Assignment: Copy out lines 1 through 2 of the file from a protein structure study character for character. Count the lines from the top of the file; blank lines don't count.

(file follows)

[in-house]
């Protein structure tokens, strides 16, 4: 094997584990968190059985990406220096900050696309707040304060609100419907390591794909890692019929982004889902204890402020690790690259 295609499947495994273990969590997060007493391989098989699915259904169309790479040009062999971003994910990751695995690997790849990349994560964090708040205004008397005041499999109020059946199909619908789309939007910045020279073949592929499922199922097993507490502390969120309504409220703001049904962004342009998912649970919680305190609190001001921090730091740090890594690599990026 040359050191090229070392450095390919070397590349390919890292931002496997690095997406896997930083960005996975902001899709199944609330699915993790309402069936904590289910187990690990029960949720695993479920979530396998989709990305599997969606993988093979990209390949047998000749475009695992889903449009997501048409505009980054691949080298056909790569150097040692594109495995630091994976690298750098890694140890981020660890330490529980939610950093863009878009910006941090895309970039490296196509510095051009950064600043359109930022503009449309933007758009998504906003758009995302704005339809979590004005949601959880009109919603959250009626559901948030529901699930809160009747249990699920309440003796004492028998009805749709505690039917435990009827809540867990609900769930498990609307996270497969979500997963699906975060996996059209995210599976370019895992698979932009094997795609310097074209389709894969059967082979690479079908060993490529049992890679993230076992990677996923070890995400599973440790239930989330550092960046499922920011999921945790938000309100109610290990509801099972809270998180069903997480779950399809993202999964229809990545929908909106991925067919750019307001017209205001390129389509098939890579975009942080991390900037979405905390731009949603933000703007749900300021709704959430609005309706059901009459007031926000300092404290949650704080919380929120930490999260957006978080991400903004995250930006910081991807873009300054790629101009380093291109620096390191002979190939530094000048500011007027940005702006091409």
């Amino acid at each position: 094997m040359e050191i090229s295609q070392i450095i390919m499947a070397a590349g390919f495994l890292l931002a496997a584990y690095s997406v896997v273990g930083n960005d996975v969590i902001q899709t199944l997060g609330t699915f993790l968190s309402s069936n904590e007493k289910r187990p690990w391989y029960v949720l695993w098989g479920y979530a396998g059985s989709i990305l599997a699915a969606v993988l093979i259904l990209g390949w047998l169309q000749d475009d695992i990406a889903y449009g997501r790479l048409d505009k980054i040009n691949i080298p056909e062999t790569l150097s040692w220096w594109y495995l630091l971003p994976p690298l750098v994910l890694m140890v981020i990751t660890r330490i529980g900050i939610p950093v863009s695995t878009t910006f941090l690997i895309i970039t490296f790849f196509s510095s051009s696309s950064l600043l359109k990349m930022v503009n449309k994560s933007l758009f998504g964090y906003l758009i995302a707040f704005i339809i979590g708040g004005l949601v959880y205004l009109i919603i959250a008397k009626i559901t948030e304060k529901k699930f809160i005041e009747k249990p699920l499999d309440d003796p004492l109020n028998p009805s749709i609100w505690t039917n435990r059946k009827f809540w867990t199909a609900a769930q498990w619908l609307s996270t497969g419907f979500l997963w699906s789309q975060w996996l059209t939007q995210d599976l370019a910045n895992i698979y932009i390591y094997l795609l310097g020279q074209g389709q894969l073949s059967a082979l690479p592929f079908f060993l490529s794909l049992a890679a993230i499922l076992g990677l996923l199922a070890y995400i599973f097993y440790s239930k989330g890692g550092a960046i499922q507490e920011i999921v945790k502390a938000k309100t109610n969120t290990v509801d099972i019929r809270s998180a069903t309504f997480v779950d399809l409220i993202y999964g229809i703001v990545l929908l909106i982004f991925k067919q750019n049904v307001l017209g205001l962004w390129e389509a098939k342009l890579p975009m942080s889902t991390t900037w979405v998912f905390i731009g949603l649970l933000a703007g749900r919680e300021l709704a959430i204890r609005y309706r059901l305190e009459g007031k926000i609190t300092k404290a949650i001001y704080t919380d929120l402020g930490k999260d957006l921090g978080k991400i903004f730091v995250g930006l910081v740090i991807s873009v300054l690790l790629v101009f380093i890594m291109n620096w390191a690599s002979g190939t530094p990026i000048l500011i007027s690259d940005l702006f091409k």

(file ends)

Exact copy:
[in-house]
């Protein structure tokens, strides 16, 4: 094997584990968190059985990406220096900050696309707040304060609100419907390591794909890692019929982004889902204890402020690790690259 295609499947495994273990969590997060007493391989098989699915259904169309790479040009062999971003994910990751695995690997790849990349994560964090708040205004008397005041499999109020059946199909619908789309939007910045020279073949592929499922199922097993507490502390969120309504409220703001049904962004342009998912649970919680305190609190001001921090730091740090890594690599990026 040359050191090229070392450095390919070397590349390919890292931002496997690095997406896997930083960005996975902001899709199944609330699915993790309402069936904590289910187990690990029960949720695993479920979530396998989709990305599997969606993988093979990209390949047998000749475009695992889903449009997501048409505009980054691949080298056909790569150097040692594109495995630091994976690298750098890694140890981020660890330490529980939610950093863009878009910006941090895309970039490296196509510095051009950064600043359109930022503009449309933007758009998504906003758009995302704005339809979590004005949601959880009109919603959250009626559901948030529901699930809160009747249990699920309440003796004492028998009805749709505690039917435990009827809540867990609900769930498990609307996270497969979500997963699906975060996996059209995210599976370019895992698979932009094997795609310097074209389709894969059967082979690479079908060993490529049992890679993230076992990677996923070890995400599973440790239930989330550092960046499922920011999921945790938000309100109610290990509801099972809270998180069903997480779950399809993202999964229809990545929908909106991925067919750019307001017209205001390129389509098939890579975009942080991390900037979405905390731009949603933000703007749900300021709704959430609005309706059901009459007031926000300092404290949650704080919380929120930490999260957006978080991400903004995250930006910081991807873009300054790629101009380093291109620096390191002979190939530094000048500011007027940005702006091409």